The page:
Anatomy & PhysiologyScience and Technology
Gonadal and Placental Hormones
This section briefly discusses the hormonal role of the gonads—the male testes and female ovaries—which produce the sex cells (sperm and ova) and secrete the gonadal hormones. The roles of the gonadotropins released from the anterior pituitary (FSH and LH) were discussed earlier.
The primary hormone produced by the male testes is testosterone, a steroid hormone important in the development of the male reproductive system, the maturation of sperm cells, and the development of male secondary sex characteristics such as a deepened voice, body hair, and increased muscle mass. Interestingly, testosterone is also produced in the female ovaries, but at a much reduced level. In addition, the testes produce the peptide hormone inhibin, which inhibits the secretion of FSH from the anterior pituitary gland. FSH stimulates spermatogenesis.
The primary hormones produced by the ovaries are estrogens, which include estradiol, estriol, and estrone. Estrogens play an important role in a larger number of physiological processes, including the development of the female reproductive system, regulation of the menstrual cycle, the development of female secondary sex characteristics such as increased adipose tissue and the development of breast tissue, and the maintenance of pregnancy. Another significant ovarian hormone is progesterone, which contributes to regulation of the menstrual cycle and is important in preparing the body for pregnancy as well as maintaining pregnancy. In addition, the granulosa cells of the ovarian follicles produce inhibin, which—as in males—inhibits the secretion of FSH.During the initial stages of pregnancy, an organ called the placenta develops within the uterus. The placenta supplies oxygen and nutrients to the fetus, excretes waste products, and produces and secretes estrogens and progesterone. The placenta produces human chorionic gonadotropin (hCG) as well. The hCG hormone promotes progesterone synthesis and reduces the mother’s immune function to protect the fetus from immune rejection. It also secretes human placental lactogen (hPL), which plays a role in preparing the breasts for lactation, and relaxin, which is thought to help soften and widen the pubic symphysis in preparation for childbirth. The hormones controlling reproduction are summarized in [link].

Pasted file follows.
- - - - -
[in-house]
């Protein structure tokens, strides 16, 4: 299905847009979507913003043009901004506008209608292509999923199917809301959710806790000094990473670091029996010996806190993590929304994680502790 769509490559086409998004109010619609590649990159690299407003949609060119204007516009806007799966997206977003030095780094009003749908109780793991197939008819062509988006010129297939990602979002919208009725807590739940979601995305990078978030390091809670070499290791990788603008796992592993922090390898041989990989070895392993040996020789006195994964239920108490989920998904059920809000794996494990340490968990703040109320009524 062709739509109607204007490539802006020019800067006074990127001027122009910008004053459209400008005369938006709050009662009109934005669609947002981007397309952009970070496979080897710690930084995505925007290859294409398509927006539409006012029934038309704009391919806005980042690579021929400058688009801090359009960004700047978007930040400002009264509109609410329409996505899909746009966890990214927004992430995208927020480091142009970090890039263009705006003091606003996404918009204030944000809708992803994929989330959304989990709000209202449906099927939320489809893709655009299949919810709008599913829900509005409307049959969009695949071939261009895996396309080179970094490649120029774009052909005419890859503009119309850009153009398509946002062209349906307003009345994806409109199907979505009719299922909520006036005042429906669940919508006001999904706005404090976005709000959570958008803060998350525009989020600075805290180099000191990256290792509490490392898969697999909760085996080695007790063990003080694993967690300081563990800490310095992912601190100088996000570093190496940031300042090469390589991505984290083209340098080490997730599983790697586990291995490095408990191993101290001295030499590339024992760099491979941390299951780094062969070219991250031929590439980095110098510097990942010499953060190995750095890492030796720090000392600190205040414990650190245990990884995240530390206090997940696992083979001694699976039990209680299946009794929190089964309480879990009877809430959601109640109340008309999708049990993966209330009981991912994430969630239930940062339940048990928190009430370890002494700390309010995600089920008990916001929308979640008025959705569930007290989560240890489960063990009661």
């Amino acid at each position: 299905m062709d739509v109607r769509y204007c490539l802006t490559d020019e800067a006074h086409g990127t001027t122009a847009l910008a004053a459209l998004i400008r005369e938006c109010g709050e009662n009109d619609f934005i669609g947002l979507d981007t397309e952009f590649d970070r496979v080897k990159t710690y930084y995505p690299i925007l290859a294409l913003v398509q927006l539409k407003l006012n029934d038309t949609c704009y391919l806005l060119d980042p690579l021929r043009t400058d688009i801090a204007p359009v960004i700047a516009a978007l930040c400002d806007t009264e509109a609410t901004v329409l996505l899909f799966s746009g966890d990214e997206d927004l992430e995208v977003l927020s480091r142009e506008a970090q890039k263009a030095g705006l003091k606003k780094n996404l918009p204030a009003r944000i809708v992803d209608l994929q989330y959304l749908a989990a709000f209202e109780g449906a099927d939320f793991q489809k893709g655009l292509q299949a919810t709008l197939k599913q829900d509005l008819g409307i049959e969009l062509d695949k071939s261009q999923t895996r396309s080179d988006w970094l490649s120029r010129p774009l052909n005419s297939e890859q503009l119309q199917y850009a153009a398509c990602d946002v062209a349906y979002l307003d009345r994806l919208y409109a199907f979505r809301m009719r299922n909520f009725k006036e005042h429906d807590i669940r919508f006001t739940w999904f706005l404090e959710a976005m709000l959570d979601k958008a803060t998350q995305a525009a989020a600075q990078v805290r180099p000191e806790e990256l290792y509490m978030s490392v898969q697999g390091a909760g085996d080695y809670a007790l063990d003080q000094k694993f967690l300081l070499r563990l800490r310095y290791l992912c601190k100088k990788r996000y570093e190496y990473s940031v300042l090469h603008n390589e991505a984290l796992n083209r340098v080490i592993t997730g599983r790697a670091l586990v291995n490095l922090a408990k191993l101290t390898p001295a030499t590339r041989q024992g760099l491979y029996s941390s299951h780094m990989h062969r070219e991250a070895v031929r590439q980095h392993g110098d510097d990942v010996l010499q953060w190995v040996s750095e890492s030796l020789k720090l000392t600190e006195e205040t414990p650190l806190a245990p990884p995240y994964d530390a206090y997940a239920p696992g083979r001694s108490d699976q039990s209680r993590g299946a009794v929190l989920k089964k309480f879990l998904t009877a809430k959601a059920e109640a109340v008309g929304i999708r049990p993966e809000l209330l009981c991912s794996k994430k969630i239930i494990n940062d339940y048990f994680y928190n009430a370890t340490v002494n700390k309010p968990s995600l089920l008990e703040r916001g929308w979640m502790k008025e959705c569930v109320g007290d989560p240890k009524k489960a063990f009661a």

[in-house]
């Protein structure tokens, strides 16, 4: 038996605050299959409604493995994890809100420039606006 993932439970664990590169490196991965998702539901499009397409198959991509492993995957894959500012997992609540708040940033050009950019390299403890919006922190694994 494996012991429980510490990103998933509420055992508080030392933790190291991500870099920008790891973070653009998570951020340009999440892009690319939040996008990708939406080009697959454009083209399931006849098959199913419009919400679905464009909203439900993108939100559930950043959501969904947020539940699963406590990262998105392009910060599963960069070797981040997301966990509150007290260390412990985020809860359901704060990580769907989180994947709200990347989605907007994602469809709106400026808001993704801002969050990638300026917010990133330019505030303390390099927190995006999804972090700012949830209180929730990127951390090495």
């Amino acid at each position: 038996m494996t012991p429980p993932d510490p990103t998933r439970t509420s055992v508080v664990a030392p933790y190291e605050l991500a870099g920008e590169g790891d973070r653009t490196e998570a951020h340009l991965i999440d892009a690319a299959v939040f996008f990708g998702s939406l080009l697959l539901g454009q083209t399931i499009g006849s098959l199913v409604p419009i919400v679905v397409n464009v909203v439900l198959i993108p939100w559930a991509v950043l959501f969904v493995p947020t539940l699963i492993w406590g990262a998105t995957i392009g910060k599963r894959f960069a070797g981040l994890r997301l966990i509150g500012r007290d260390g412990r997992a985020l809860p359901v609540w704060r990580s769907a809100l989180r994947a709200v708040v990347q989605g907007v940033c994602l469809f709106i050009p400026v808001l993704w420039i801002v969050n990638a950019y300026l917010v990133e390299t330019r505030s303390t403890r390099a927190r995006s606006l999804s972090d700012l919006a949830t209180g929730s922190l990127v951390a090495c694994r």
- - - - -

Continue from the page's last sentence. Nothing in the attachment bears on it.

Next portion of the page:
|Gonad||Associated hormones||Chemical class||Effect|
|Testes||Testosterone||Steroid||Stimulates development of male secondary sex characteristics and sperm production|
|Testes||Inhibin||Protein||Inhibits FSH release from pituitary|
|Ovaries||Estrogens and progesterone||Steroid||Stimulate development of female secondary sex characteristics and prepare the body for childbirth|
|Placenta||Human chorionic gonadotropin||Protein||Promotes progesterone synthesis during pregnancy and inhibits immune response against fetus|
Anabolic SteroidsThe endocrine system can be exploited for illegal or unethical purposes. A prominent example of this is the use of steroid drugs by professional athletes.
Commonly used for performance enhancement, anabolic steroids are synthetic versions of the male sex hormone, testosterone. By boosting natural levels of this hormone, athletes experience increased muscle mass. Synthetic versions of human growth hormone are also used to build muscle mass.
The use of performance-enhancing drugs is banned by all major collegiate and professional sports organizations in the United States because they impart an unfair advantage to athletes who take them. In addition, the drugs can cause significant and dangerous side effects. For example, anabolic steroid use can increase cholesterol levels, raise blood pressure, and damage the liver. Altered testosterone levels (both too low or too high) have been implicated in causing structural damage to the heart, and increasing the risk for cardiac arrhythmias, heart attacks, congestive heart failure, and sudden death. Paradoxically, steroids can have a feminizing effect in males, including shriveled testicles and enlarged breast tissue. In females, their use can cause masculinizing effects such as an enlarged clitoris and growth of facial hair. In both sexes, their use can promote increased aggression (commonly known as “roid-rage”), depression, sleep disturbances, severe acne, and infertility.